Abbreviation: DSA, digital subtraction angiography.

Figure 3 DSA images of the left and right internal carotid arteries after clipping. Both aneurysms from the bilateral middle cerebral artery branches are completely occluded (normal position, indicated by the arrow).
Notes: (A) Left aneurysms; (B) right aneurysms.
Abbreviation: DSA, digital subtraction angiography.

Table 3 Treatment and follow-up for the patients with MirAn
Abbreviation: MirAn, mirror-like intracranial aneurysms.

Prognosis

Of the 43 MirAn patients, four (9.3%) were lost during follow-up. All the remaining 39 patients were followed up for 3 years. The patients were assessed according to the GOS. The results showed a good prognosis for 95.3% of the patients (GOS, 4–5 points) and bad prognosis in two patients (4.7%), with a Hunt and Hess score of 4 for these two patients. Out of all the patients who did or did not undergo secondary treatment, none had ruptured aneurysms during follow-up.

Discussion

The aim of the present study was to explore the risk factors associated with MirAn, as well as treatment outcomes. Our findings showed that significantly more women suffered from MirAn, and that age, smoking, diabetes, and hypertension were not associated with MirAn. Further, the internal carotid-posterior communicating arteries were mostly involved in MirAn. Moreover, in MirAn patients, the rupture risk was significantly higher for large aneurysms.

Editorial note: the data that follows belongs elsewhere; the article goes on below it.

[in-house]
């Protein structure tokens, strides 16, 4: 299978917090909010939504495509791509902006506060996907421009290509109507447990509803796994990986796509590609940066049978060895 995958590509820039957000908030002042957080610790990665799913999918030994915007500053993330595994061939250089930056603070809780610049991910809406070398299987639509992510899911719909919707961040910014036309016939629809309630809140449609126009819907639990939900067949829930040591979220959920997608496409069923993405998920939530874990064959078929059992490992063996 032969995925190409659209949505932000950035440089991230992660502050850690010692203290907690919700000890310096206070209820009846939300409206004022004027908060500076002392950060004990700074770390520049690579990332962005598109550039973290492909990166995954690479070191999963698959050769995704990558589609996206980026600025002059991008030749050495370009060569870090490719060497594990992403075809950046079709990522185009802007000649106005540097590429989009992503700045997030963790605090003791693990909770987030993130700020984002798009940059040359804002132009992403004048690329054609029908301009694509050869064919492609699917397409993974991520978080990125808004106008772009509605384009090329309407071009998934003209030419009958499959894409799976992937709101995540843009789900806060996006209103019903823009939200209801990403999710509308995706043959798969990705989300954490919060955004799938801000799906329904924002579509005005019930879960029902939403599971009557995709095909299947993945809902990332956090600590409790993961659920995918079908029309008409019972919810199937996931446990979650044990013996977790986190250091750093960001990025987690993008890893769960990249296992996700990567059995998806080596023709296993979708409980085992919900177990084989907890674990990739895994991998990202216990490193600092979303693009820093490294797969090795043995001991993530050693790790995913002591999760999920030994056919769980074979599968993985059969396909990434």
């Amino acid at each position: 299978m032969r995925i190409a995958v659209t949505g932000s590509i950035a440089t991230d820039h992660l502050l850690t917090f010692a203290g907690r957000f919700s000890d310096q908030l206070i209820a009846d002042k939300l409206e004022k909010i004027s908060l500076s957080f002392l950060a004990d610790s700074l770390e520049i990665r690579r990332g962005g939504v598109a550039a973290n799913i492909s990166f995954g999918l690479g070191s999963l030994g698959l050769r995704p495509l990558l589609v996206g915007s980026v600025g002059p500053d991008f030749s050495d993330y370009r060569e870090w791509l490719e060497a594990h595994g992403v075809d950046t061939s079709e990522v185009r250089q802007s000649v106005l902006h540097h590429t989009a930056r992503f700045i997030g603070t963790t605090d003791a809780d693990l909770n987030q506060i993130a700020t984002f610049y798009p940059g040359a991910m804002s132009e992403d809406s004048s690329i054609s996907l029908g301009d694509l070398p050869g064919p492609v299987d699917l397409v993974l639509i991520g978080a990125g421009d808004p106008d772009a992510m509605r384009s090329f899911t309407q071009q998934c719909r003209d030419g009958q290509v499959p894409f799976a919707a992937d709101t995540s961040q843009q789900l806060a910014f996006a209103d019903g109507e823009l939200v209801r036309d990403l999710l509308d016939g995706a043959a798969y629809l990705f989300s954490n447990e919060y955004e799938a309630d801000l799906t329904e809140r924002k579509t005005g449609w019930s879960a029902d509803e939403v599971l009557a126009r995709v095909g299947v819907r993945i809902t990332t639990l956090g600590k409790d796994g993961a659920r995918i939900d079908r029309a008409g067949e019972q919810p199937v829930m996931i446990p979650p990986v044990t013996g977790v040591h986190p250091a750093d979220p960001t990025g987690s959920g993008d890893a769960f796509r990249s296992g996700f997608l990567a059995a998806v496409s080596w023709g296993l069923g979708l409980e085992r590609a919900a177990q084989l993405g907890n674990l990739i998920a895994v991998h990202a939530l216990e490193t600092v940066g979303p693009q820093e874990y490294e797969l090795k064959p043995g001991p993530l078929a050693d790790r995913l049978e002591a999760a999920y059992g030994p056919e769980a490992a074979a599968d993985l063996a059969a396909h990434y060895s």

Very few studies have compared the clinical features and treatment of MirAn patients, and most of them are case reports.1,4,7,8 To the best of our knowledge, only two other large-scale comparative studies on MirAn have been reported. One of them was by Meissner et al3 who examined the medical reports of 3,120 patients with aneurysms, out of which 376 patients (12.1%) had MirAn. There was no significant difference in age, smoking, hypertension, and cardiac disease between MirAn and nMirAn patients, which concurs with our results. Further, although they did not examine the treatments, there was no difference in the prognosis between the MirAn and nMirAn patients.3 In the present study, prognosis of the MirAn and nMirAn groups were not compared, but MirAn patients of the present study mostly had a good prognosis (95.3% of them), and none recurred during follow-up. Another cohort study was performed by Casimiro et al2 on 33 MirAn patients and 49 nMirAn patients. The study investigated age, smoking, and hypertension between the two groups and concluded that the lack of risk factors in young MirAn patients might indicate genetic predisposition to the disease. In addition, in the present study, the male to female ratio of the MirAn patients decreased with age, which was previously reported by Casimiro et al.2 However, in the present study, only one patient in the SingAn group had a family history of aneurysms. Therefore, this suggests that the genetic predisposition to MirAn might be multigenic or be the results of complex gene–environment interactions. A recent review reports that a number of genes are likely to be associated with intracranial aneurysms.10 Further studies in patients with MirAn are needed to assess the presence of mutations or polymorphisms in these patients.